• Joseph Addison and Alexander Pope, English Poets

22 (Frederick Hermann Knubel, President of the United Lutheran Church in America)

  • Georg Gottfried Muller, German-American Moravian Minister and Composer
  • John Forest and Thomas Abel, English Roman Catholic Priests and Martyrs, 1538 and 1540
  • Julia of Corsica, Martyr at Corsica, 620

23  (Ivo of Chartres, Roman Catholic Bishop)

24 (Nicolaus Selnecker, German Lutheran Minister, Theologian, and Hymn Writer)

  • Jackson Kemper, Episcopal Missionary Bishop
  • Edith Mary Mellish (a.k.a. Mother Edith), Foundress of the Community of the Sacred Name

25 (Bede of Jarrow, Roman Catholic Abbot and Father of English History)

  • Aldhelm of Sherborne, Poet, Literary Scholar, Abbot of Malmesbury, and Bishop of Sherborne
  • Madeleine-Sophie Barat, Foundress of the Society of the Sacred Heart; and Rose Philippine Duchesne, Roman Catholic Nun and Missionary
  • Mykola Tsehelskyi, Ukrainian Greek Catholic Priest and Martyr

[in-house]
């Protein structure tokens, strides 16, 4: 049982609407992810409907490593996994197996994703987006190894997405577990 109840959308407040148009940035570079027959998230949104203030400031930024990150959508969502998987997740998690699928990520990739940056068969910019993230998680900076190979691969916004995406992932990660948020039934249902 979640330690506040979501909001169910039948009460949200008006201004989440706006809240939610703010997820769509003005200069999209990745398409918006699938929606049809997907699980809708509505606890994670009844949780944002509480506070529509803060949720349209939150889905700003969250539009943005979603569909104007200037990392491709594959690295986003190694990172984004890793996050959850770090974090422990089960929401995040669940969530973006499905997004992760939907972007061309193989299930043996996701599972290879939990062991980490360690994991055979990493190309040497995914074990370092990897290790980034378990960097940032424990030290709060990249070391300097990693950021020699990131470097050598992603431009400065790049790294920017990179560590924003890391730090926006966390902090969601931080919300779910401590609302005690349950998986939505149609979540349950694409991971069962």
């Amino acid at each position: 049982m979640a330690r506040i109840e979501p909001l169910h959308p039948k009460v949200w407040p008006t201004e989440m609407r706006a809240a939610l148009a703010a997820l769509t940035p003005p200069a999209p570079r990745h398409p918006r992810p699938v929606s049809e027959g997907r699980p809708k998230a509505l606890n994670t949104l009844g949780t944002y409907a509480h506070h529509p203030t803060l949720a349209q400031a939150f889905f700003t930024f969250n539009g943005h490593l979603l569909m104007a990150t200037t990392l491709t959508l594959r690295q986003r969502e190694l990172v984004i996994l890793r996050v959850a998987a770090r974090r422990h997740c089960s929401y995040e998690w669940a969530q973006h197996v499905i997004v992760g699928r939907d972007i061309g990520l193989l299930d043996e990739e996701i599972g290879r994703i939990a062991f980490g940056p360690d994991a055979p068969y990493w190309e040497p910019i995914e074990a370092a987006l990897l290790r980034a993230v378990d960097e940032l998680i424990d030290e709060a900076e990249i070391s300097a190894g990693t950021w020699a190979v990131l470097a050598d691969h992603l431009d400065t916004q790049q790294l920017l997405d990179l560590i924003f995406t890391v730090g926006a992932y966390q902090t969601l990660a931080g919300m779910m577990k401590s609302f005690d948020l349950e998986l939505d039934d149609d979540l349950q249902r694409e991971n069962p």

26 (Augustine of Canterbury, Archbishop)

  • Lambert Péloguin of Vence, Roman Catholic Monk and Bishop
  • Philip Neri, the Apostle of Rome and the Founder of the Congregation of the Oratory
  • Quadratus the Apologist, Early Christian Apologist

27  (Paul Gerhardt, German Lutheran Minister and Hymn Writer)

  • Alfred Rooker, English Congregationalist Philanthropist and Hymn Writer; and his sister, Elizabeth Rooker Parson, English Congregationalist Hymn Writer
  • Amelia Bloomer, U.S. Suffragette
  • Lojze Grozde, Slovenian Roman Catholic Martyr

28 (John H. W. Stuckenberg, German-American Minister and Academic)

  • Bernard of Menthon, Roman Catholic Priest and Archdeacon of Aosta
  • Edwin Pond Parker, U.S. Congregationalist Minister and Hymn Writer
  • Jeremias Dencke, Silesian-American Moravian Composer and Organist; and Simon Peter and Johann Friedrich Peter, German-American Composers, Educators, Musicians, and Ministers

29 (Percy Dearmer, Anglican Canon and Translator and Author of Hymns)

  • Bona of Pisa, Roman Catholic Mystic and Pilgrim
  • Jiri Tranovsky, Luther of the Slavs and Father of Slovak Hymnody
  • Joachim Neander, German Reformed Minister and Hymn Writer

30 (Joan of Arc, Roman Catholic Visionary and Martyr)

  • Apolo Kivebulaya, Apostle to the Pygmies
  • Josephine Butler, English Feminist and Social Reformer
  • Luke Kirby, Thomas Cottam, William Filby, and Laurence Richardson, Roman Catholic Priests and Martyrs

31 (VISITATION OF MARY TO ELIZABETH)

Floating

  • Ascension
  • First Book of Common Prayer, 1549

 

Lowercase boldface on a date with two or more commemorations indicates a primary feast.